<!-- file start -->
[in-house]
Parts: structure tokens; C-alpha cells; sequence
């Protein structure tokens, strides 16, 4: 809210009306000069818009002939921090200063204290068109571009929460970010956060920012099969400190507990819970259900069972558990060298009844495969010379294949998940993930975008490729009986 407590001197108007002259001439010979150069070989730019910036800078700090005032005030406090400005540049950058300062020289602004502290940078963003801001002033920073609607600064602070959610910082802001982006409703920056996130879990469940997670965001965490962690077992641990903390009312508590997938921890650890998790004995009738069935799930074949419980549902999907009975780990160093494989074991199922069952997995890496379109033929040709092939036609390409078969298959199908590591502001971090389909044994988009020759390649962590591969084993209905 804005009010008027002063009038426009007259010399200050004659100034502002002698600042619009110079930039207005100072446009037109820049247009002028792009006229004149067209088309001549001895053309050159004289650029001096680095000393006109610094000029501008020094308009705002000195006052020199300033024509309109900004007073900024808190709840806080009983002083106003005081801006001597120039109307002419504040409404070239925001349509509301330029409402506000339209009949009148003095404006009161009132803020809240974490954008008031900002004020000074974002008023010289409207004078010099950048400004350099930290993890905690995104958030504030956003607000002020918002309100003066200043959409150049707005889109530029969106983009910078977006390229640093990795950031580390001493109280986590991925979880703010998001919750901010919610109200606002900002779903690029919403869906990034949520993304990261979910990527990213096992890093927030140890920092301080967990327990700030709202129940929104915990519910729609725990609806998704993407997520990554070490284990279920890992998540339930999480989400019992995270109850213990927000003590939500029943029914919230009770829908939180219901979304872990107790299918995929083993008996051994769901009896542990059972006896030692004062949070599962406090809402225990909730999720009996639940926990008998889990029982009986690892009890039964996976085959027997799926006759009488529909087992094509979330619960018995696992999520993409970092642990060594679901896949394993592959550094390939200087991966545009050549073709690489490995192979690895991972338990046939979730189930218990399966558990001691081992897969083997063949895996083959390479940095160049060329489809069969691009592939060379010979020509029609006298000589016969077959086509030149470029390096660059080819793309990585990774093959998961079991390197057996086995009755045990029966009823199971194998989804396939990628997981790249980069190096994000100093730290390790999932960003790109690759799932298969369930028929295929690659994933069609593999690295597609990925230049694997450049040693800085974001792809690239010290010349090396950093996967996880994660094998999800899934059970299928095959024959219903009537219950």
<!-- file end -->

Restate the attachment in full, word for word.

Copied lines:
[in-house]
Parts: structure tokens; C-alpha cells; sequence
């Protein structure tokens, strides 16, 4: 809210009306000069818009002939921090200063204290068109571009929460970010956060920012099969400190507990819970259900069972558990060298009844495969010379294949998940993930975008490729009986 407590001197108007002259001439010979150069070989730019910036800078700090005032005030406090400005540049950058300062020289602004502290940078963003801001002033920073609607600064602070959610910082802001982006409703920056996130879990469940997670965001965490962690077992641990903390009312508590997938921890650890998790004995009738069935799930074949419980549902999907009975780990160093494989074991199922069952997995890496379109033929040709092939036609390409078969298959199908590591502001971090389909044994988009020759390649962590591969084993209905 804005009010008027002063009038426009007259010399200050004659100034502002002698600042619009110079930039207005100072446009037109820049247009002028792009006229004149067209088309001549001895053309050159004289650029001096680095000393006109610094000029501008020094308009705002000195006052020199300033024509309109900004007073900024808190709840806080009983002083106003005081801006001597120039109307002419504040409404070239925001349509509301330029409402506000339209009949009148003095404006009161009132803020809240974490954008008031900002004020000074974002008023010289409207004078010099950048400004350099930290993890905690995104958030504030956003607000002020918002309100003066200043959409150049707005889109530029969106983009910078977006390229640093990795950031580390001493109280986590991925979880703010998001919750901010919610109200606002900002779903690029919403869906990034949520993304990261979910990527990213096992890093927030140890920092301080967990327990700030709202129940929104915990519910729609725990609806998704993407997520990554070490284990279920890992998540339930999480989400019992995270109850213990927000003590939500029943029914919230009770829908939180219901979304872990107790299918995929083993008996051994769901009896542990059972006896030692004062949070599962406090809402225990909730999720009996639940926990008998889990029982009986690892009890039964996976085959027997799926006759009488529909087992094509979330619960018995696992999520993409970092642990060594679901896949394993592959550094390939200087991966545009050549073709690489490995192979690895991972338990046939979730189930218990399966558990001691081992897969083997063949895996083959390479940095160049060329489809069969691009592939060379010979020509029609006298000589016969077959086509030149470029390096660059080819793309990585990774093959998961079991390197057996086995009755045990029966009823199971194998989804396939990628997981790249980069190096994000100093730290390790999932960003790109690759799932298969369930028929295929690659994933069609593999690295597609990925230049694997450049040693800085974001792809690239010290010349090396950093996967996880994660094998999800899934059970299928095959024959219903009537219950």